Bring your laptop or notebook to someplace like a Starbucks and nonchalantly sit close to a table at which two or more people are sitting and having a conversation—any conversation, about anything. Then write down every word they say to each other.

Don’t tell them you’re doing that. What they don’t know won’t result in restraining orders. Just write down what they say. Don’t look at them, don’t make eye contact, and don’t judge. Don’t edit. Just be the stenographer.

Here’s an example of . . . oh, wait.

I need to actually go do that.

Deadline: September 1.

Next: Write Longhand

I hate writing longhand. It hurts. I get focused on my penmanship, which gets worse and worse as I go. I hate to then have to laborious retype everything. I know this because I . . . never actually tried it?

I know writers who only write in longhand, at least at first, and have come to rely on the process of transposing it onto their computers as an essential first edit. This worked for people like Truman Capote, so what the hell am I doing dismissing it?

I’m going to write either some portion of a book—a chapter, let’s say—or a short story . . . hey, maybe the short story based on that weird little picture . . . longhand.

Can I get away with combining these two exercises? Why not? Let’s say this has the same deadline.

This week I will write that short story, longhand, and edit while transposing it.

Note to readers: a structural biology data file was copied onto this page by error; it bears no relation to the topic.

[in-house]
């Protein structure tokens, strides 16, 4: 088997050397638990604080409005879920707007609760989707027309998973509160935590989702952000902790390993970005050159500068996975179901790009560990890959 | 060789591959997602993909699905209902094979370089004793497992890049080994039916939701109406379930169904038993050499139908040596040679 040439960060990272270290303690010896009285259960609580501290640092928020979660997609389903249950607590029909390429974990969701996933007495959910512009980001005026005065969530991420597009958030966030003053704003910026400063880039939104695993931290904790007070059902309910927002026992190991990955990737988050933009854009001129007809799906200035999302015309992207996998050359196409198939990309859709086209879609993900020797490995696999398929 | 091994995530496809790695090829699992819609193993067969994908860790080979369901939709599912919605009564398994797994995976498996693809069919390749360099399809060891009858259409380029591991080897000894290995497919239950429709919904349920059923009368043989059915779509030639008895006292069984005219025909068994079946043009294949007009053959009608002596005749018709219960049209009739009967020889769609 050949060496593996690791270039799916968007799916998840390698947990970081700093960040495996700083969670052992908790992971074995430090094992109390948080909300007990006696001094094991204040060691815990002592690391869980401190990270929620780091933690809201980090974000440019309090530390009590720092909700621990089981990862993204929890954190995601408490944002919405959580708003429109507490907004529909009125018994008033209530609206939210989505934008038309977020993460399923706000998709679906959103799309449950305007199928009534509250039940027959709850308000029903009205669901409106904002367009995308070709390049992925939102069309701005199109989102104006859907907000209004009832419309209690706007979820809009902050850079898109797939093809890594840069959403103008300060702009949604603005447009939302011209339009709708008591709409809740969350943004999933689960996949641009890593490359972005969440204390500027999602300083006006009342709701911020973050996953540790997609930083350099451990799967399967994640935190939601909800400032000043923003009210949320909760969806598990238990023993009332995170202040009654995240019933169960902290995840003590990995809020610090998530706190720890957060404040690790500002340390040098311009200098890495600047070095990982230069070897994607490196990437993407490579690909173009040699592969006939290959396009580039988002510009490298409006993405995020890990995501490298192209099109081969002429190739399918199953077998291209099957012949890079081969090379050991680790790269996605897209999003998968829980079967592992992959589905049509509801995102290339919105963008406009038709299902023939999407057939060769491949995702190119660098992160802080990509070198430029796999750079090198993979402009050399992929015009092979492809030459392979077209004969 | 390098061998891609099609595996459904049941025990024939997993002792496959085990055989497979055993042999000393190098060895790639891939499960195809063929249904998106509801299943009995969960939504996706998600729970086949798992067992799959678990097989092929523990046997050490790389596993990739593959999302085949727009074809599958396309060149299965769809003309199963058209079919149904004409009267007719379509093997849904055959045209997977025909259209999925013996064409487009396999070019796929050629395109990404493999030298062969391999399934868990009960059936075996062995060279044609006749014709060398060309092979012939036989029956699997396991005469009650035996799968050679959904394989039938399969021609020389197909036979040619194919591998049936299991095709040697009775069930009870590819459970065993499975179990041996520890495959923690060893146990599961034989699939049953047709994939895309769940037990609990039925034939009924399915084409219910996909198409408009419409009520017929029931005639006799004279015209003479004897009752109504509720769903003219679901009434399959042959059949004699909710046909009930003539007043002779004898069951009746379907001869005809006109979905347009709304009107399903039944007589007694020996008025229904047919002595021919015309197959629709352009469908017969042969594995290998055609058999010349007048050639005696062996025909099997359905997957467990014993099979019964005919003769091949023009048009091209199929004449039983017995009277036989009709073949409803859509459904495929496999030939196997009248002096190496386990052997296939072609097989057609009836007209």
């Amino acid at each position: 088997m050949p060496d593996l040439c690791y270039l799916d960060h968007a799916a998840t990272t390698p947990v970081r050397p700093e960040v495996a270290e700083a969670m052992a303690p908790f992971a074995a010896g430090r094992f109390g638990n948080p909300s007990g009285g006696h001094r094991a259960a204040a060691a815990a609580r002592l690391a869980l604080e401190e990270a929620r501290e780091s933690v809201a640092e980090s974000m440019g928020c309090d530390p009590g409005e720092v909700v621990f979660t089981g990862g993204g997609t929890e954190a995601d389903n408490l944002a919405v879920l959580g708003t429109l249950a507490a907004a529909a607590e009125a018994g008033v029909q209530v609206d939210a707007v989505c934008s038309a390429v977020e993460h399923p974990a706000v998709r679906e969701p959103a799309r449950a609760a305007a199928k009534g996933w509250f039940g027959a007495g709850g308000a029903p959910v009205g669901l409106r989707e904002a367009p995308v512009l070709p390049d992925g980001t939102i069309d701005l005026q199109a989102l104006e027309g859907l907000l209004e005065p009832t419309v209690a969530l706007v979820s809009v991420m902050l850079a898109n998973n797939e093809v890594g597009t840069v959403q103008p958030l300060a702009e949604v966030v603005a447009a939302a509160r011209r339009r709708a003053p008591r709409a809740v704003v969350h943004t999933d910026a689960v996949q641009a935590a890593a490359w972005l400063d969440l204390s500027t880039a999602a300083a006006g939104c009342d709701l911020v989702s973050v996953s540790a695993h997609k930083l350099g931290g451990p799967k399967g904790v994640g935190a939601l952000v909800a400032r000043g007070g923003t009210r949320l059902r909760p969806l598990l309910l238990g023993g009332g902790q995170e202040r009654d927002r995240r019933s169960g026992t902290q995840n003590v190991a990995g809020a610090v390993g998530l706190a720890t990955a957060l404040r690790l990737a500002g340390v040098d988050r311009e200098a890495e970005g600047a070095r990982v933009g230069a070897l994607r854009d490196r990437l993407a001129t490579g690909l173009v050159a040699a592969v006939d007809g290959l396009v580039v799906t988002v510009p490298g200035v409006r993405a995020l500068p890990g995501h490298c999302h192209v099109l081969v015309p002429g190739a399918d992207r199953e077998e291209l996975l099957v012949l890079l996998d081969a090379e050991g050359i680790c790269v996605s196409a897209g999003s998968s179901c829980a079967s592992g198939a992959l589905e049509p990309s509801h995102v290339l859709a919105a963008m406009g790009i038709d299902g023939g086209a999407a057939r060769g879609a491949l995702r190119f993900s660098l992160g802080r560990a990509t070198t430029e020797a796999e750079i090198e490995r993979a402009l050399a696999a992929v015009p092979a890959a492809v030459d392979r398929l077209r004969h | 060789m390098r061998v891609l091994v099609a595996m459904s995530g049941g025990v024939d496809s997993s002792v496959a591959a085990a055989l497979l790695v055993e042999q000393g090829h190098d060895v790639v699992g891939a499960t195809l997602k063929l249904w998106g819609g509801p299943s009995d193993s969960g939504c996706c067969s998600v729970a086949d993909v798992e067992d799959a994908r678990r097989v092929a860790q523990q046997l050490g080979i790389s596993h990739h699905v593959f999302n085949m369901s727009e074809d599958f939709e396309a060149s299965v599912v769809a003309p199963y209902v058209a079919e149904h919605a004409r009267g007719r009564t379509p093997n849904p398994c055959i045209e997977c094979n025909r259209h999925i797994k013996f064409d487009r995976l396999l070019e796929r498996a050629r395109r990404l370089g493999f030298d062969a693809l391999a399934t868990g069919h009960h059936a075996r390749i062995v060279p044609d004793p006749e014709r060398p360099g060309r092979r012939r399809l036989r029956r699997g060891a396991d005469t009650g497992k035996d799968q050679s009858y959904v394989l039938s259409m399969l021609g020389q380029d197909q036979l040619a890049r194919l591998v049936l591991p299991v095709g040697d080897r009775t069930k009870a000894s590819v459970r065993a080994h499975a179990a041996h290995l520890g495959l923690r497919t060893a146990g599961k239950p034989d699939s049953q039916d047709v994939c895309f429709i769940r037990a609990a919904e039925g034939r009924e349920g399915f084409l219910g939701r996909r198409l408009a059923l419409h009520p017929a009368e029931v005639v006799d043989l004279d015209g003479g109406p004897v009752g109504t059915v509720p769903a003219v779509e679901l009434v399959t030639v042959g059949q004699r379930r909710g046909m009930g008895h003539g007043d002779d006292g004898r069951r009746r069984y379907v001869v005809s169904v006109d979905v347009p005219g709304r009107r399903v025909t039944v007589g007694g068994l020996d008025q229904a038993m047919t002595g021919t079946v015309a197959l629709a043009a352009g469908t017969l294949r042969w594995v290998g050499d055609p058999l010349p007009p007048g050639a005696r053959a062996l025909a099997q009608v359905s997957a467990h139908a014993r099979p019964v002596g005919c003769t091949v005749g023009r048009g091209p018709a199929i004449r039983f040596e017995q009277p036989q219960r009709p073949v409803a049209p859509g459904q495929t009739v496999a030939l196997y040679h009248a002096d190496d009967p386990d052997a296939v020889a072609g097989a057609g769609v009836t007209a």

And last but not least:

I’m still not done with that whole exercise of using note cards to plot out a novel. I’m using the note cards I made that inspired that first post to populate an outline and they were instructive, but this never really took off for me. Or more accurately, it hasn’t yet taken off for me.

In “Outlining with Note Cards, Part 2: Seeking Wisdom,” I mentioned Holy Lisle’s advice on “Plotting Under Pressure.” I’m going to do this: create a plot like this, then write it start-to-finish in November as part of . . .

. . . drum roll, please . . .


I kinda tried to start that once, five years ago, but let’s say that this year, we’ll actually make it happen. So let’s get that note card plot started the first week in September, do some worldbuilding in October, and write the dang thing in November.

That should keep me busy for the rest of 2015 . . . along with everything else!

I’m looking forward to it!


—Philip Athans





About Philip Athans

Philip Athans is the New York Times best-selling author of Annihilation and a dozen other books including The Guide to Writing Fantasy and Science Fiction, and Writing Monsters. His blog, Fantasy Author’s Handbook, (https://fantasyhandbook.wordpress.com/) is updated every Tuesday, and you can follow him on Twitter @PhilAthans.
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8 Responses to TIME TO EXERCISE

  1. Pingback: EXERCISE ONE COMPLETE | Fantasy Author's Handbook

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  3. Pingback: EXERCISE TWO . . . ATTEMPTED | Fantasy Author's Handbook